Education:

Budget 2021 promises $1.2 billion over five years for three areas related to Indigenous education. COVID-19 support, including PPE for students and staff as well as remote learning resources, will receive $112 million in 2021-22. Student transportation and Regional Education Agreements will receive $726 million over five years, starting in 2021-22. First Nations adults on reserve who wish to complete their high school degree have $350 million in funding support.

Culture and Language:

Budget 2021 designates $460 million for Indigenous culture and language-based programs. $275 million will bolster reclamation, revitalization, and strengthening of Indigenous languages. The budget also promises investments of $14.9 million for the preservation of Indigenous heritage through Library and Archives Canada. Additional funds will support cultural spaces, sports and recreational activities, and programs specific to Indigenous women and girls.

The AFN will continue to advocate for consistent and sustained investments to close the socio-economic gap only widening as a result of the COVID-19 pandemic. For further details on all programs included in the $18 billion investment for Indigenous peoples, please see the attached chart.

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Roy WhiteduckASSEMBLY OF FIRST NATIONS BULLETIN – April 20, 2021

NATIONAL CHIEF WELCOMES FEDERAL INVESTMENTS IN BUDGET 2021

on April 19, 2021

(Ottawa, ON) – Assembly of First Nations (AFN) National Chief Perry Bellegarde says the 2021 federal budget tabled today in Ottawa includes the largest investment ever for First Nations and builds on the momentum achieved through unprecedented investments since 2015.

“In an exceptionally challenging and unpredictable time as the entire country faces the impacts of COVID-19, Budget 2021 puts forward more than $18 billion for Indigenous peoples – a result of sustained advocacy by First Nations to close the socioeconomic gap between First Nations people and the rest of Canada,” said AFN National Chief Perry Bellegarde today from Ottawa. “The realities of First Nations have been exacerbated during the COVID-19 pandemic. These investments will help First Nations respond and recover from the pandemic and will help support plans to end violence against Indigenous women and girls, better support First Nations policing, revitalize our languages, and implement legislation related to child and family services.

The federal budget released today by Minister of Finance Chrystia Freeland touches on many First Nations priorities, including  $6 billion for infrastructure and essential services for Indigenous communities, $1.2 billion for Indigenous education, $1 billion for child and family services, $861 million to improve policing in Indigenous communities, $460 million for culture and language-based programs, $150 million for an Indigenous economic growth fund and $74 million for a new Indigenous justice strategy, among other investments.

“We’ve made significant progress over the last six years toward closing the socioeconomic gap, but progress is not parity,” said National Chief Bellegarde.  “We will not close the gap unless we see sustained investments in proper health care, education and training, water, infrastructure, and housing – basic necessities that too many of our people do not have access to and as a result, continue to hold back First Nations and all of Canada.  When First Nations are successful, Canada is too.”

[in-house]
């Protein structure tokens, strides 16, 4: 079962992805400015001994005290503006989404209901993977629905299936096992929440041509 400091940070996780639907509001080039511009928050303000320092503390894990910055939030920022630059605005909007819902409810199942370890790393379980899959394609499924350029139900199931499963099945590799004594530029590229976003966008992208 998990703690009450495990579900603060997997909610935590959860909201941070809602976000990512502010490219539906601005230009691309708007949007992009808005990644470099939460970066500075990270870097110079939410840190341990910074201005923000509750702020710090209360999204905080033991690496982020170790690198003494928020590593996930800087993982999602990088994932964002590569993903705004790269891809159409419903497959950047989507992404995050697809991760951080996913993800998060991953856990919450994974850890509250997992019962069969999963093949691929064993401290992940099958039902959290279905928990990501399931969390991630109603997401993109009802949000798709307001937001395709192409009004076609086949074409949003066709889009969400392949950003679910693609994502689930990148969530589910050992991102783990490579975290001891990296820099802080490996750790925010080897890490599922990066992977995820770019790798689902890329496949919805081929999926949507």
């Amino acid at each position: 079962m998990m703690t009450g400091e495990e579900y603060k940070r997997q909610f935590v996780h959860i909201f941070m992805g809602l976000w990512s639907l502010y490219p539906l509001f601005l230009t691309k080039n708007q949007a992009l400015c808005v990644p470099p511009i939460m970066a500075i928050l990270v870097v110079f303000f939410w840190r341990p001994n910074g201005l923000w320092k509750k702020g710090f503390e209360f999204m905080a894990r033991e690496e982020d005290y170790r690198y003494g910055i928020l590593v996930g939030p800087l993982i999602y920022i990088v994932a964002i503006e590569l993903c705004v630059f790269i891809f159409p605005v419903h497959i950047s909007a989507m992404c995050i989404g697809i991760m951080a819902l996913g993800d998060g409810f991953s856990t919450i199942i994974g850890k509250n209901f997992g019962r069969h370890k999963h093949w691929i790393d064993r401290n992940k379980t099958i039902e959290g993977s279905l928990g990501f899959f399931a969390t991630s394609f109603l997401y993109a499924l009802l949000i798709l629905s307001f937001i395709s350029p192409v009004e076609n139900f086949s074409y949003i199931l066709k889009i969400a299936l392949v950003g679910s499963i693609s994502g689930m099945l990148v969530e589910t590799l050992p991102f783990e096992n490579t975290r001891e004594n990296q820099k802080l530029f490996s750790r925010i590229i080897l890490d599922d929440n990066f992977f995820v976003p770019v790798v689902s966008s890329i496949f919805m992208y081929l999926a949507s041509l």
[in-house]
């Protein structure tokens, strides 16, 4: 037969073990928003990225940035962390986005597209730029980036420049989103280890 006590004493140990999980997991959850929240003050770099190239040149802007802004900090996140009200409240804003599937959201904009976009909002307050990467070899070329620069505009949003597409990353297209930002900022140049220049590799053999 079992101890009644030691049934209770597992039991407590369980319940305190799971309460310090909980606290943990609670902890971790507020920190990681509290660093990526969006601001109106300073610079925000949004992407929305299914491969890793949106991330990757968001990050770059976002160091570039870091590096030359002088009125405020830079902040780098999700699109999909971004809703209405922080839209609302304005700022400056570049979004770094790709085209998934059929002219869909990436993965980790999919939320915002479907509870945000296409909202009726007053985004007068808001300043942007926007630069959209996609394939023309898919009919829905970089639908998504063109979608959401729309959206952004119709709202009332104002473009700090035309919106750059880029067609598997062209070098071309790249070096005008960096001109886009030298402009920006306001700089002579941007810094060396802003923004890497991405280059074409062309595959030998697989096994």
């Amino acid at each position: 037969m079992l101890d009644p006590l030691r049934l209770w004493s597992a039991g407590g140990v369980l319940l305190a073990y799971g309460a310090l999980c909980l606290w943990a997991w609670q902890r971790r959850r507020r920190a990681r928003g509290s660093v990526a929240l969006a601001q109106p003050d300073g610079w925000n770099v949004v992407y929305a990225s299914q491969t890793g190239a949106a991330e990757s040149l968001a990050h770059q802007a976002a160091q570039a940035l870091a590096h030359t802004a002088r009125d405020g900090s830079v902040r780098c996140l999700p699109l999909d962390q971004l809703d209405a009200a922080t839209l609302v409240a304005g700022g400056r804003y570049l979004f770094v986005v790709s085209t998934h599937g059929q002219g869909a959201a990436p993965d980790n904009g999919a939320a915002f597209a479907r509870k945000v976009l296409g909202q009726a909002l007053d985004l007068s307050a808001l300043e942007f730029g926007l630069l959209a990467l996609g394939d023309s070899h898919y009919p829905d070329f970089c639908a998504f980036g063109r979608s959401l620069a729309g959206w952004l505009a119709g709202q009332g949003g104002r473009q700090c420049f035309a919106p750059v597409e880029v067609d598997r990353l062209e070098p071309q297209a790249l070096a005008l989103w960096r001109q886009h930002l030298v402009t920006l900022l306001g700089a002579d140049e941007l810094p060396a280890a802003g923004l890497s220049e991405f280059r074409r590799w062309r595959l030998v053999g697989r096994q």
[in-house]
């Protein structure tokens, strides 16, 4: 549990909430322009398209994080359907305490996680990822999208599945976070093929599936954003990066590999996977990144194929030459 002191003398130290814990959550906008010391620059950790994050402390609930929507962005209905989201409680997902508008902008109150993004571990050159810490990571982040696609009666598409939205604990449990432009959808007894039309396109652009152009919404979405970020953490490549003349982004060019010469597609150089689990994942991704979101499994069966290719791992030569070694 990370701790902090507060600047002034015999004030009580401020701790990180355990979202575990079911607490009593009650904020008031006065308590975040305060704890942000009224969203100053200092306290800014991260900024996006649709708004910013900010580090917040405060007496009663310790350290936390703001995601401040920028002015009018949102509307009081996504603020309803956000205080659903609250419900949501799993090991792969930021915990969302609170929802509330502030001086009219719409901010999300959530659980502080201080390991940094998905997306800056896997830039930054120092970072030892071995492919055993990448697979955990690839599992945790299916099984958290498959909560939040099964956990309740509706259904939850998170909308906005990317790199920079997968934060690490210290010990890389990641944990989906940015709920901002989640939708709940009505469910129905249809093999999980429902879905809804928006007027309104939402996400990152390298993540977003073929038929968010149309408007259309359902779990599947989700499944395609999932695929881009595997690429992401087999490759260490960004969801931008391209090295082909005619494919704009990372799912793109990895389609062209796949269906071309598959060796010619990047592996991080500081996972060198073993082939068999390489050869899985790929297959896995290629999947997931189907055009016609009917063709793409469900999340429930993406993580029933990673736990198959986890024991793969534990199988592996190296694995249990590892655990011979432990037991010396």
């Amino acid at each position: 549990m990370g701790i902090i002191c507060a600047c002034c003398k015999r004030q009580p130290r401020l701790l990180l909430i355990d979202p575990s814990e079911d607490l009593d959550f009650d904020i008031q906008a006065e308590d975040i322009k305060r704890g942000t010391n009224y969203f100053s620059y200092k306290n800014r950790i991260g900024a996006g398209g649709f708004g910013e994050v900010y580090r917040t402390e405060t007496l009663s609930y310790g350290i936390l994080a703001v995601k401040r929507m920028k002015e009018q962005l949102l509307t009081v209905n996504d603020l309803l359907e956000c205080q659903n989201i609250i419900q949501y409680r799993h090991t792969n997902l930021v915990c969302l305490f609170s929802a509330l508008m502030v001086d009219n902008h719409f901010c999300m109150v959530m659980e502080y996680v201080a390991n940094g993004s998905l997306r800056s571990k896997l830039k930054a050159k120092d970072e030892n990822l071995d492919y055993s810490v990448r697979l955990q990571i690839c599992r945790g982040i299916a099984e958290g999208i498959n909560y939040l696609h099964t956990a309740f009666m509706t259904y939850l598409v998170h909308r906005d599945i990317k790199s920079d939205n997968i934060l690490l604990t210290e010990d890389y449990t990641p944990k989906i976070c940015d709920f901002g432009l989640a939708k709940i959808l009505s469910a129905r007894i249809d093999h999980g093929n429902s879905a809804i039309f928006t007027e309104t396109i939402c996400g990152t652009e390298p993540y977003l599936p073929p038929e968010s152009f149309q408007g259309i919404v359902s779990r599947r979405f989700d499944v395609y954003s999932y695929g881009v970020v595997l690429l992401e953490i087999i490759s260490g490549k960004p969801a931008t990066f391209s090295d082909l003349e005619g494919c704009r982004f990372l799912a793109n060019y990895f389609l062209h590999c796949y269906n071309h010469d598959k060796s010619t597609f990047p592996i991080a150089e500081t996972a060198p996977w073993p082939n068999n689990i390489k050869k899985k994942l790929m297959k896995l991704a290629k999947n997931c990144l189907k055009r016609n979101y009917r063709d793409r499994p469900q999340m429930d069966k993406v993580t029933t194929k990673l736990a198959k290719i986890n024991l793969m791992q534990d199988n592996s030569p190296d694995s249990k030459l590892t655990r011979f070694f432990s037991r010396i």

The AFN is conducting a full analysis on investments to be made available in coming days.

 

The AFN is the national organization representing First Nations people in Canada. Follow AFN on Twitter @AFN_Updates.

 

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For more information please contact:
Kelly Reid
Communications Officer
Assembly of First Nations
613-292-0857 (cell)
[email protected]

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Roy WhiteduckNATIONAL CHIEF WELCOMES FEDERAL INVESTMENTS IN BUDGET 2021

Assembly Of First Nations Welcomes Supreme Court Ruling On Carbon Pricing Legislation

on March 26, 2021

(Ottawa, ON) – Assembly of First Nations (AFN) National Chief Perry Bellegarde welcomes yesterday’s Supreme Court of Canada decision on the Greenhouse Gas Pollution Pricing Act, urging all levels of government to respect First Nations rights, title, and jurisdiction and responsibilities to traditional territories in its implementation.

“Environmentalists and economists agree that putting a price on pollution is the most effective way to address climate change, and I welcome this decision as a way to help curb the impacts of climate change in our territories and across the country,” said AFN National Chief Perry Bellegarde. “The recognition by the Supreme Court’s in its decision that climate change causes significant harm in the Canadian Arctic, on coastal communities and on Indigenous peoples is important. First Nations are often the first to feel the harmful effects of climate change. I reiterate the need for provincial and territorial governments to work together with First Nations as leaders in climate action to identify meaningful and effective solutions to address the impacts of climate change on our communities, infrastructure, ways of life and well-being.”